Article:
Michelle Rupp: Hello and welcome to this week’s edition of AFMC TV. We’re glad you joined us. Today, we have J.J. Mayo joining us today to talk about nutrient-dense food. And J.J., probably the first question is what is nutrient-dense food?

J.J. Mayo: Well, thanks Michelle for having me. Yeah, nutrient-dense food, it’s one of those nutrition concepts that doesn’t get talked about a lot. Basically, when you’re looking at nutrient-dense food, that’s the food that when you look at the calories and you compare the nutrients, the nutrition that’s in that food, there are more nutrients relative to the calories. There’s another concept related to what we call energy-dense foods. Those are just the opposite. Those are foods where it’s got a bunch of calories, but there’s no nutrition involved. If you were to compare drinking a glass of milk versus drinking a regular soda, it’s obvious that the milk is going to have more calcium and vitamin D. It’s going to have some of these nutrients that the regular soda is not going to have. Sometimes we call the energy-dense foods, we call those empty calories too. That’s what nutrient density is. It’s really the how many nutrients are in that food relative to their calories.

MR: So, as we apply it to the holiday season, what are some of these nutrient-dense foods that we could take in maybe before a holiday party, so we don’t overindulge when we get to that party?

JM: Yeah, so let me take this step back. If you’re going to have a meal around the holidays, a lot of the foods that we eat technically are nutrient-dense. Turkey, for instance, is a common food to have over the holidays. We think of it just as protein. Turkey has lots of vitamins and minerals, everything from selenium to B 12 that you can only find in meat. It also has phosphorus, which helps with bone. So, turkey would be one.

There are several others, things like cranberries, pumpkin, sweet potatoes, and green beans. But what we tend to do in our holiday meals is we add extra sugar and fat. We have the turkey with the stuffing. We have the pumpkin pie, and pumpkin pie is not that bad. We have pecans, that’s another one that’s used during the holidays. We make pecan pie, which is one of the most energy-dense foods you can eat. We usually take these nutrient-dense foods, and we combine them with a bunch of sugar and fat and make them less healthy. Sweet potatoes are one of the best foods you can eat until you make sweet potato casserole. Green beans are really pretty good for you unless we throw some cheese on there and make green bean casserole.

Going to your question about what to do if you’re going to go to a party and you know you’re going to have some of these things, you can have some nutrient-dense snacks. Things like nuts would be a good example, a small salad or some veggies. Those all work before a party just to have a little something to take the edge off so you don’t go into your meal ravenous and eat things that maybe you shouldn’t.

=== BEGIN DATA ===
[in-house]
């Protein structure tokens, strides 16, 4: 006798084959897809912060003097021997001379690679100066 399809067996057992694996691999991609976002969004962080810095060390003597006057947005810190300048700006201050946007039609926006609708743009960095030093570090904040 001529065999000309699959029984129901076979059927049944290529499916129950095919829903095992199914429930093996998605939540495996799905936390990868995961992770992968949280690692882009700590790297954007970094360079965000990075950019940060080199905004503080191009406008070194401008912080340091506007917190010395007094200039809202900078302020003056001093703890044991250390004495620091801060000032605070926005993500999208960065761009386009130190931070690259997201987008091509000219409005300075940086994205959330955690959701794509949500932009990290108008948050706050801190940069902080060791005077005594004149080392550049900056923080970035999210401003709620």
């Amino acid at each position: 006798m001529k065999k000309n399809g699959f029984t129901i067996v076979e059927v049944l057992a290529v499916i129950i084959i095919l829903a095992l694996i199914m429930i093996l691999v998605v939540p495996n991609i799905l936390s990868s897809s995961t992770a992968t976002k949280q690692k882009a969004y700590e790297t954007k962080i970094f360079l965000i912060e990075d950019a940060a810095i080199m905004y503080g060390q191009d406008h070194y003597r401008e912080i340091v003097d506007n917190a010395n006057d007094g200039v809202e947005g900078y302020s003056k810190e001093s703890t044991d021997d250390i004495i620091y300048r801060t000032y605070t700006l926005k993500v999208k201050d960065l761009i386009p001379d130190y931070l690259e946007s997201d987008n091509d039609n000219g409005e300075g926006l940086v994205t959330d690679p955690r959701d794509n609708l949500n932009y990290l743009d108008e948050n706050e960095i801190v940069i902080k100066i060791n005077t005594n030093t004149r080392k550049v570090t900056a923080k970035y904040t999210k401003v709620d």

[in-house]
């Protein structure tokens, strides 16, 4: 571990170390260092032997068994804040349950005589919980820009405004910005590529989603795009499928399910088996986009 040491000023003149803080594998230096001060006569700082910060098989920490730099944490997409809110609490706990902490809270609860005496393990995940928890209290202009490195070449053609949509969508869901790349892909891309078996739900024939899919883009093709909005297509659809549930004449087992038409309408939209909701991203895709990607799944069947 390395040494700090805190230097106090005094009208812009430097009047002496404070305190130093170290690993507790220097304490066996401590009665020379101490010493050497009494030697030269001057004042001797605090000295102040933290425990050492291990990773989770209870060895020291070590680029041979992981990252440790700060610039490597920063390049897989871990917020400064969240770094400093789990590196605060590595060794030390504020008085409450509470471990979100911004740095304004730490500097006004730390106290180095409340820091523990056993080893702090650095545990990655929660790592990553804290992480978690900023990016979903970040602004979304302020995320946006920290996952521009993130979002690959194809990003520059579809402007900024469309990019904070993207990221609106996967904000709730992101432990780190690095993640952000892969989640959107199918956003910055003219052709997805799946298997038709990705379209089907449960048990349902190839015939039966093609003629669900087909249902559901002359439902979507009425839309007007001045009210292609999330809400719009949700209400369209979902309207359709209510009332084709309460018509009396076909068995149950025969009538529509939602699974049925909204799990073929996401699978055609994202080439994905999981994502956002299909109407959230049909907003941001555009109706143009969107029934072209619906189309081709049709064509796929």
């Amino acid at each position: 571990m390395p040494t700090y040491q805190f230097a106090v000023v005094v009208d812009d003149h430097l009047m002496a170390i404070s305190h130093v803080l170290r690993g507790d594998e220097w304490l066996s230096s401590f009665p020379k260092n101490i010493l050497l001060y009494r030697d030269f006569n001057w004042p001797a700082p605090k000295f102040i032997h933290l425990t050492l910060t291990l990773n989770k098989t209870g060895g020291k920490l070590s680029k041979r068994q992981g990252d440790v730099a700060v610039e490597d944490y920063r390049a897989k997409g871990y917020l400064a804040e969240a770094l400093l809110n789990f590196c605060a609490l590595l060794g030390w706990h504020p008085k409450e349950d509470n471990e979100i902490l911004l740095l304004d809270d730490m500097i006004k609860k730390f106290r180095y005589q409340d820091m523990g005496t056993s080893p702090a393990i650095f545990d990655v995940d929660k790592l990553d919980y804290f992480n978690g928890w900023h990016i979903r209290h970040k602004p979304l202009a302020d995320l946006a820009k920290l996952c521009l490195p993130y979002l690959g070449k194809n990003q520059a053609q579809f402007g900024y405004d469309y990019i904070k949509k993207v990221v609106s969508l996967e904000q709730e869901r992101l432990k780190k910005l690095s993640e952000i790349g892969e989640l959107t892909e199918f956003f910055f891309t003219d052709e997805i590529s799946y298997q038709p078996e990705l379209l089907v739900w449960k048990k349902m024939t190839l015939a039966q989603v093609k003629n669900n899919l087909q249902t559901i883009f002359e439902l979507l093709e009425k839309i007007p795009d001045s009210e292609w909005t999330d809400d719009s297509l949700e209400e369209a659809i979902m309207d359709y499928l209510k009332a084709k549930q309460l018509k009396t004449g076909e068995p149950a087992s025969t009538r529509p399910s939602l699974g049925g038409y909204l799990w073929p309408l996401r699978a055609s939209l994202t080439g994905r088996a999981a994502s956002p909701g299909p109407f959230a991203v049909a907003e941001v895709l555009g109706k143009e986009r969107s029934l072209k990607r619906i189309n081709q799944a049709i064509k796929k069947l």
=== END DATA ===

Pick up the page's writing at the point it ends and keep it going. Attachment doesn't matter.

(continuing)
MR: It’s such a tough time of year because it’s cold and so you want to stay cozy. You want to eat and that helps keep you warm, but then you don’t want to pack on the pounds, and we all know how quickly time is flying. We’re going to be talking about beach body weather before too long. Some of these tricks really can work to our advantage.

JM: Yeah, if you’re eating nutrient-dense foods throughout your day that will keep the snacking at bay. If you’re eating these nutrient-dense foods most of your day, it’s going to curb that appetite, especially if you have good protein in there. If you have lots of healthy fats at your meal, it’s going to keep you from snacking. It can help you lose weight over the long haul.

MR: That’s good because if you don’t need to snack, those are the empty calories that you don’t need.

JM: Yeah. It’s all about quality. Another word you might use instead of nutrients is just the nutrition quality. What’s the quality of your diet? We know like we just said a second ago, we tend to take foods that are really pretty good for you and kind of ruin them or make them less healthy. And I must say too, for folks that are watching, as you go into these meals around the holidays, just realize that it is just one day and maybe there are times when you want to go into these holidays and say, “you know what, I don’t get sweet potato casserole any other time of the year. I’m going to eat it this meal.” So, you make a wise choice. I think that’s what I would like people to hear. It’s okay to treat yourself, just don’t treat yourself every single day. 

You know, these holidays are just one day, but we tend to make it a whole week and then with the holidays it’s a whole month. Then you look up and you’ve gained five, six, or seven pounds by the new year and then you’re ready to start with the weight loss all over again.

MR: That’s right. Well, J.J. in our final minutes, is there anything else you’d like to add or any tips to kind of help get us through these last remaining weeks here in 2021?

JM: There’s an opportunity here for people as you’re going to the holiday seasons. The mindset is we have to maintain it, don’t gain it. That works for people to say, “You know, the holidays are going to be more challenging. You’re going to be around family, and you want to enjoy your family and you might eat a little more than you would like, but if you can just maintain it through the holidays and then get back on track in January, I think you’re are good to go. You’re here to make progress. It’s not about being perfect. Progress over perfection. I’ll take that all day long.

MR: That’s right. Don’t beat yourself up if you have two pieces of pie instead of one, it’s okay.

JM: It’s easy to do before you know it. Especially when you’re hanging with family. I wish everybody the best during this holiday season.

MR: Great. Alright, J.J., thank you for joining us today!

JM: I appreciate it. Take care.